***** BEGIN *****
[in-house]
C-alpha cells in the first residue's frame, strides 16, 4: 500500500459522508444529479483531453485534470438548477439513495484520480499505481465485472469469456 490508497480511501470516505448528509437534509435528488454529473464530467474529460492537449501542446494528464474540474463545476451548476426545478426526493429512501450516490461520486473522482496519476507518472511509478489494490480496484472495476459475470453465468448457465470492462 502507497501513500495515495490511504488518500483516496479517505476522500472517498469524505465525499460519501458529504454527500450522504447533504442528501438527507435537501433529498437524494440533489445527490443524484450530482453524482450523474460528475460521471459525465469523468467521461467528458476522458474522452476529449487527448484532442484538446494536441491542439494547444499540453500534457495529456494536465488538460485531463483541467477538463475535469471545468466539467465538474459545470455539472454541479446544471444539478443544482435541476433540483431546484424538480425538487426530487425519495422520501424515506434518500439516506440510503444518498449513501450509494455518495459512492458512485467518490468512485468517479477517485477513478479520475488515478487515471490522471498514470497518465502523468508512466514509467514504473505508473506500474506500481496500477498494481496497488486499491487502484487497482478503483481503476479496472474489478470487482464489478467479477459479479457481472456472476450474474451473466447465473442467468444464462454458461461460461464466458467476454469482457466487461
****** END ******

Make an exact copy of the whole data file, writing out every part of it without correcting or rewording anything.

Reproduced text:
[in-house]
C-alpha cells in the first residue's frame, strides 16, 4: 500500500459522508444529479483531453485534470438548477439513495484520480499505481465485472469469456 490508497480511501470516505448528509437534509435528488454529473464530467474529460492537449501542446494528464474540474463545476451548476426545478426526493429512501450516490461520486473522482496519476507518472511509478489494490480496484472495476459475470453465468448457465470492462 502507497501513500495515495490511504488518500483516496479517505476522500472517498469524505465525499460519501458529504454527500450522504447533504442528501438527507435537501433529498437524494440533489445527490443524484450530482453524482450523474460528475460521471459525465469523468467521461467528458476522458474522452476529449487527448484532442484538446494536441491542439494547444499540453500534457495529456494536465488538460485531463483541467477538463475535469471545468466539467465538474459545470455539472454541479446544471444539478443544482435541476433540483431546484424538480425538487426530487425519495422520501424515506434518500439516506440510503444518498449513501450509494455518495459512492458512485467518490468512485468517479477517485477513478479520475488515478487515471490522471498514470497518465502523468508512466514509467514504473505508473506500474506500481496500477498494481496497488486499491487502484487497482478503483481503476479496472474489478470487482464489478467479477459479479457481472456472476450474474451473466447465473442467468444464462454458461461460461464466458467476454469482457466487461